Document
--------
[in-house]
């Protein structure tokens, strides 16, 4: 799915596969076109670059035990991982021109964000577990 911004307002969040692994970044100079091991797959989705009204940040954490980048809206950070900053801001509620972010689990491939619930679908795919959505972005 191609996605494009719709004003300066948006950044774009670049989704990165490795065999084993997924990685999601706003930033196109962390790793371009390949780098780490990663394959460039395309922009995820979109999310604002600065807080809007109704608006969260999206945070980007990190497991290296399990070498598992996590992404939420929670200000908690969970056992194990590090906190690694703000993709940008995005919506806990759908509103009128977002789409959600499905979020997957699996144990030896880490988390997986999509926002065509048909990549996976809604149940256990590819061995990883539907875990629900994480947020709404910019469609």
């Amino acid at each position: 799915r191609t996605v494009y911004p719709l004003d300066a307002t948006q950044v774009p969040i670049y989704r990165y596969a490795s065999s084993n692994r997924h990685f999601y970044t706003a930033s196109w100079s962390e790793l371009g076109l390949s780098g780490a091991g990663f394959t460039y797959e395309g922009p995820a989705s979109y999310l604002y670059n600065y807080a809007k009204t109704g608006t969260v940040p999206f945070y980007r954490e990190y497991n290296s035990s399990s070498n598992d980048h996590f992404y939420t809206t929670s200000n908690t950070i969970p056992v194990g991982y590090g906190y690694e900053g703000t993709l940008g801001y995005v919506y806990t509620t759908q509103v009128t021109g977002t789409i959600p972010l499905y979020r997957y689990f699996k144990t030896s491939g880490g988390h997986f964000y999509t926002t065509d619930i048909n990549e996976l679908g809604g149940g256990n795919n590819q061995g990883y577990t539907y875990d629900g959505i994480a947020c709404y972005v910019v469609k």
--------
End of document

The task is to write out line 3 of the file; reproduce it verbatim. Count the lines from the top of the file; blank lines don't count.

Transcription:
């Amino acid at each position: 799915r191609t996605v494009y911004p719709l004003d300066a307002t948006q950044v774009p969040i670049y989704r990165y596969a490795s065999s084993n692994r997924h990685f999601y970044t706003a930033s196109w100079s962390e790793l371009g076109l390949s780098g780490a091991g990663f394959t460039y797959e395309g922009p995820a989705s979109y999310l604002y670059n600065y807080a809007k009204t109704g608006t969260v940040p999206f945070y980007r954490e990190y497991n290296s035990s399990s070498n598992d980048h996590f992404y939420t809206t929670s200000n908690t950070i969970p056992v194990g991982y590090g906190y690694e900053g703000t993709l940008g801001y995005v919506y806990t509620t759908q509103v009128t021109g977002t789409i959600p972010l499905y979020r997957y689990f699996k144990t030896s491939g880490g988390h997986f964000y999509t926002t065509d619930i048909n990549e996976l679908g809604g149940g256990n795919n590819q061995g990883y577990t539907y875990d629900g959505i994480a947020c709404y972005v910019v469609k």